• Netflix understood that their core digital information asset was the knowledge of the personal preferences of their users.
  • Since February 2000, our Personal Movie Finder service has collected over 8.9 million ratings from over 132,000 individual users.

    • Later in the prospectus Netflix goes on to say that one of their core monetization strategies going forward would likely be leveraging their core audience preference data by sharing it with studios to uncover undermarketed titles based on audience taste.

    While it's easy to look back with 20/20 hindsight and see that working with the major studios would never be a viable strategy for Netflix, at the time things looked different.

    What a difference scale makes

    Remember that at the time of it's IPO Netflix was but a pipsqueak in the eyes of the movie industry. Analysts loved to laugh at the audacity of the tiny Netflix to dare challenge the great Blockbuster, and in terms of total revenue the critics were mostly justified - Blockbuster generated consistent blockbuster revenues and no one could question that. Except Netflix did. They developed a pure-play disruptive business model designed to go after the edges of Blockbuster's customer base carving off the most loyal and most lucrative segment of movie watchers.

    All you can watch movies with no late fees and no due dates

    Netflix v1.0 offered a value proposition where for about $18/month a household could rent up to 4 DVDs at a time, returning watched movies in the mail to be replaced by upcoming movies in their watch queue. For a fixed price, Netflix would offer an unlimited subscription with no late fees or due dates. Instead movies were throttled based on frequency of returns. An avid movie watcher could theoretically watch 3 movies a night and return them the next day for a high-usage buffet experience. A more average household might return 3 movies a week and still be satisfied since everyone had a chance to watch the movies.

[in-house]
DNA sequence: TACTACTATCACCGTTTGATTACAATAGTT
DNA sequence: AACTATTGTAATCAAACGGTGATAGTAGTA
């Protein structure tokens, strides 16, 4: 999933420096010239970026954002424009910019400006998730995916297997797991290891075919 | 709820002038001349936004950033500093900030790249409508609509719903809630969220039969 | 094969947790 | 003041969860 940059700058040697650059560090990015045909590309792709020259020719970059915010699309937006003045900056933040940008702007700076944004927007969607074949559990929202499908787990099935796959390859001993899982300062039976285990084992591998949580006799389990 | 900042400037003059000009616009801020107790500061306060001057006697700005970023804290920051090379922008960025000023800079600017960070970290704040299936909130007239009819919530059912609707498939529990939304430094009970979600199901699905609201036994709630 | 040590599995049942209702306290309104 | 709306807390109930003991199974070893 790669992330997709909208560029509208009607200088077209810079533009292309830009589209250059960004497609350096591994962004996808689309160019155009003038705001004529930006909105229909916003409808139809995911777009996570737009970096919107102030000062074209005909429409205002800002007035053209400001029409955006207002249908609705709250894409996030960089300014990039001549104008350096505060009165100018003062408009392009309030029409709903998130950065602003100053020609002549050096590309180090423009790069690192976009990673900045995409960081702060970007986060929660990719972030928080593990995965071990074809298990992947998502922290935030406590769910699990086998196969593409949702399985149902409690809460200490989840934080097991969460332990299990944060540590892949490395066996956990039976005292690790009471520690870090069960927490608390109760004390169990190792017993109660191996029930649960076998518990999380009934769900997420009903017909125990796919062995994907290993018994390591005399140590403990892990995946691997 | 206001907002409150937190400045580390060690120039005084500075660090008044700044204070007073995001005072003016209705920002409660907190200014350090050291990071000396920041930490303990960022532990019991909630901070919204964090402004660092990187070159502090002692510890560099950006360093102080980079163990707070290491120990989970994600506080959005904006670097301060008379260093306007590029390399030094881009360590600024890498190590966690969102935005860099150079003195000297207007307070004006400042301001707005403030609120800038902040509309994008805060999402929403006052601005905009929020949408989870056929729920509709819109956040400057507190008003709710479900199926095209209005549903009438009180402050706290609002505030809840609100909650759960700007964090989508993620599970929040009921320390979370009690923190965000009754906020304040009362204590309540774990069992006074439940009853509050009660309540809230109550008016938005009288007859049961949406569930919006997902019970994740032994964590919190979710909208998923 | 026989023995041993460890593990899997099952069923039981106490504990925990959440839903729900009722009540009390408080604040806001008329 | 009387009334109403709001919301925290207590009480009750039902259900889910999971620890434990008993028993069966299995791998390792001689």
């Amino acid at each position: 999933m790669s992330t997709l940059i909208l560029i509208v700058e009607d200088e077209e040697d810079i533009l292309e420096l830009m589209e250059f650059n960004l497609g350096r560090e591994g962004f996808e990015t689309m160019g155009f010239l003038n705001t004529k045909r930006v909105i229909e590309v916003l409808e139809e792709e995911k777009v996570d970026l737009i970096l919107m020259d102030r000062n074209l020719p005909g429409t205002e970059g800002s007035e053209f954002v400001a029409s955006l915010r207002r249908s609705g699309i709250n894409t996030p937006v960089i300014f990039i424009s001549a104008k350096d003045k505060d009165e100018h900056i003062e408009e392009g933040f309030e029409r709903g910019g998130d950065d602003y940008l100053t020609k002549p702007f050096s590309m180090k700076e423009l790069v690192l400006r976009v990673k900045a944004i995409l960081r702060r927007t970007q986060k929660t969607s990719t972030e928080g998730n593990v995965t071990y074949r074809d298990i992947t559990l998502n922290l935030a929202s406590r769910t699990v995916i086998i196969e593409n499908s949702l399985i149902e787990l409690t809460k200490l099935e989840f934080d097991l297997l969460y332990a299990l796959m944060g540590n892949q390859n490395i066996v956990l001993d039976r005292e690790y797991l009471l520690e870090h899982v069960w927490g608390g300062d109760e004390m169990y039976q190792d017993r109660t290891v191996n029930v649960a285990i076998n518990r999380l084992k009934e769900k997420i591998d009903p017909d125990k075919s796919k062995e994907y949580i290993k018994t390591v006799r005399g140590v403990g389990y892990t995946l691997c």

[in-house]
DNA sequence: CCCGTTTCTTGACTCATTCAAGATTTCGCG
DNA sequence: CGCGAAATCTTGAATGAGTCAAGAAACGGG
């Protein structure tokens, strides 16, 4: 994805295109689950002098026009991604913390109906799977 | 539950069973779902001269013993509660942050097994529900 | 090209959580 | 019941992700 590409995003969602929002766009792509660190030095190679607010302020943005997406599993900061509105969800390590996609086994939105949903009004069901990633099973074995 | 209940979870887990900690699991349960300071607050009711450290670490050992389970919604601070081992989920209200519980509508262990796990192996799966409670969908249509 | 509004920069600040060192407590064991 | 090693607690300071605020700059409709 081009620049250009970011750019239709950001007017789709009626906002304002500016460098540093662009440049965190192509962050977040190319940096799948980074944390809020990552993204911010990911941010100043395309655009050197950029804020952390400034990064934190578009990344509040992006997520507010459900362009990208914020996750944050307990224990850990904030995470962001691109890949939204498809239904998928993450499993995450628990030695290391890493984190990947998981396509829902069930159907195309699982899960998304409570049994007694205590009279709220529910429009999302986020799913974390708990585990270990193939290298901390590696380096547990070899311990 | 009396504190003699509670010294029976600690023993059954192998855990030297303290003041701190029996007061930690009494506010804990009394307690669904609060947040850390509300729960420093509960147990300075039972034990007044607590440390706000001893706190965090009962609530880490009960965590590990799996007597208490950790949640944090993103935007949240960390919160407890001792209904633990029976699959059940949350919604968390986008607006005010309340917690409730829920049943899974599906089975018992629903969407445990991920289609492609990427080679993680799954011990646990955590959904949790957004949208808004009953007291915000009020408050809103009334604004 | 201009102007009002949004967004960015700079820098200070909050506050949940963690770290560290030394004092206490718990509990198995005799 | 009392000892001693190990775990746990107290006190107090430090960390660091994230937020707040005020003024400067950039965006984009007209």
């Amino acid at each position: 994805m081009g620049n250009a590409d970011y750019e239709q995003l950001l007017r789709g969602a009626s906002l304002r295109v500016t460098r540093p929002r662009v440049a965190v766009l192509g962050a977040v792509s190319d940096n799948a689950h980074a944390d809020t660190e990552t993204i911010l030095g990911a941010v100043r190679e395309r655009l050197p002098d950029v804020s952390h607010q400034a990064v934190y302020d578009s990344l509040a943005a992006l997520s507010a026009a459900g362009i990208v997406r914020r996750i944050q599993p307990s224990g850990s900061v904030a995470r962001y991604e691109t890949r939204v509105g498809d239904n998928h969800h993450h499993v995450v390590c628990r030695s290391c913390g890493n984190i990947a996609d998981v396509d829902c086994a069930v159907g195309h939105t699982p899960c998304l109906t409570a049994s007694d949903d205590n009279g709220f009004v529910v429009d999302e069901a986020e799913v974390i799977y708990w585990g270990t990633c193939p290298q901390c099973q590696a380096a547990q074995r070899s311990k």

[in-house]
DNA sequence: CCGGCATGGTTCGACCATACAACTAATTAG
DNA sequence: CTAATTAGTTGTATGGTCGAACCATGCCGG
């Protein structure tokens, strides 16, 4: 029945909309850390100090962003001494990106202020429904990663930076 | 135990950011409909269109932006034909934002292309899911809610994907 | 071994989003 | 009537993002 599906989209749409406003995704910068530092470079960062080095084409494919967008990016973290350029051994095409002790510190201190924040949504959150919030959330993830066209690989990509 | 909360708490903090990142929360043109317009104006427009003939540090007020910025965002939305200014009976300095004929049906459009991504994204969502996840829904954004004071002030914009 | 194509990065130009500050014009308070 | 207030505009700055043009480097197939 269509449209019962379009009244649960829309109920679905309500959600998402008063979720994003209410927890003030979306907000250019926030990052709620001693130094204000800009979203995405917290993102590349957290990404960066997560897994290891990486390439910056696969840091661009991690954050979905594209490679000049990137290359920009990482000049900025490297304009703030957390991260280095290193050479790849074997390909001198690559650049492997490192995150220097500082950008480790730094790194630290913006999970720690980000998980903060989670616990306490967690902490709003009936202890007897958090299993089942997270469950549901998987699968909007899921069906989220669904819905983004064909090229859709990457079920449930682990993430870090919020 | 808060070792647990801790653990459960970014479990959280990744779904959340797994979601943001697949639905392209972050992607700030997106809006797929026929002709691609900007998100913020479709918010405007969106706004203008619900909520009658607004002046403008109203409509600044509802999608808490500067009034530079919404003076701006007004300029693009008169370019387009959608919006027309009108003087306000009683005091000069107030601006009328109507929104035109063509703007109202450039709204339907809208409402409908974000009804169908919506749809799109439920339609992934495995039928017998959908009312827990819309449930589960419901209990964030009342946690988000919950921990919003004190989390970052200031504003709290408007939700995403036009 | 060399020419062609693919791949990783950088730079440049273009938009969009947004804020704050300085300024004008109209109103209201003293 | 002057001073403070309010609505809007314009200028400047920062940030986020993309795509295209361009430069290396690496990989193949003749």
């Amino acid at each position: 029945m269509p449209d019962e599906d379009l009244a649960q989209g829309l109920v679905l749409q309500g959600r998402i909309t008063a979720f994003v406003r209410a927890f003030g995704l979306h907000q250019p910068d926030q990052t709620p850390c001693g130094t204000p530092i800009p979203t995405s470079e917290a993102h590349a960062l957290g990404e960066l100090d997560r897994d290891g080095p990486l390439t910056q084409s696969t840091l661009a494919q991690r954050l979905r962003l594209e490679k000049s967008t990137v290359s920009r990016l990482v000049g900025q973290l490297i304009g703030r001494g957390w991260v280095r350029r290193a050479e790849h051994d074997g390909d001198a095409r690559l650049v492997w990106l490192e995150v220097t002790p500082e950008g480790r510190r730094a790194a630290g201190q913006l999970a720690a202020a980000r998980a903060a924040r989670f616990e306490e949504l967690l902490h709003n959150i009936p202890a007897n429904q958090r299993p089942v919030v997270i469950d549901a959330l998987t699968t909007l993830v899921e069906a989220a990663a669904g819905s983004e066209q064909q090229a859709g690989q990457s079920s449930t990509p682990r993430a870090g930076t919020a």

sidebar: This Netflix v1.0 service inspired me personally to technology powered entrepreneurship and I have a story to tell (another day) about my first consulting engagement working for Netflix as an MBA student and how it affected my perspective on the world.

Bye Bye Late Fees

The revolution caused by Netflix' business model cannot be over-emphasized. By targeting frequent DVD watchers, Netflix went directly for the most avid movie watchers. By eliminating late fees Netflix turned customers away from Blockbuster at an alarming rate. Blockbuster, addicted to the late fees, mistakenly considered the users with the most late fees to be their best customers, when in fact those customers hated Blockbuster and the dreaded late fees more than life itself.

Wait there's more

While Netflix could never quite deliver the in-store retail experience that Blockbuster offered, they could move the needle on in-home delivery to the point where it didn't really matter.

They could also offer something that no Blockbuster retail store could compete with on any terms: enormous selection. With Netflix DVD-by-mail service subscribers had access to 10's of thousands of DVD titles as compared with 2-3 thousand max at a large Blockbuster. As the service grew so did their selection. It reached a point where almost anything released in the US was available on Netflix (100,000 titles). Cinefiles delighted at the promise of access to DVD quality versions of any movie ever created.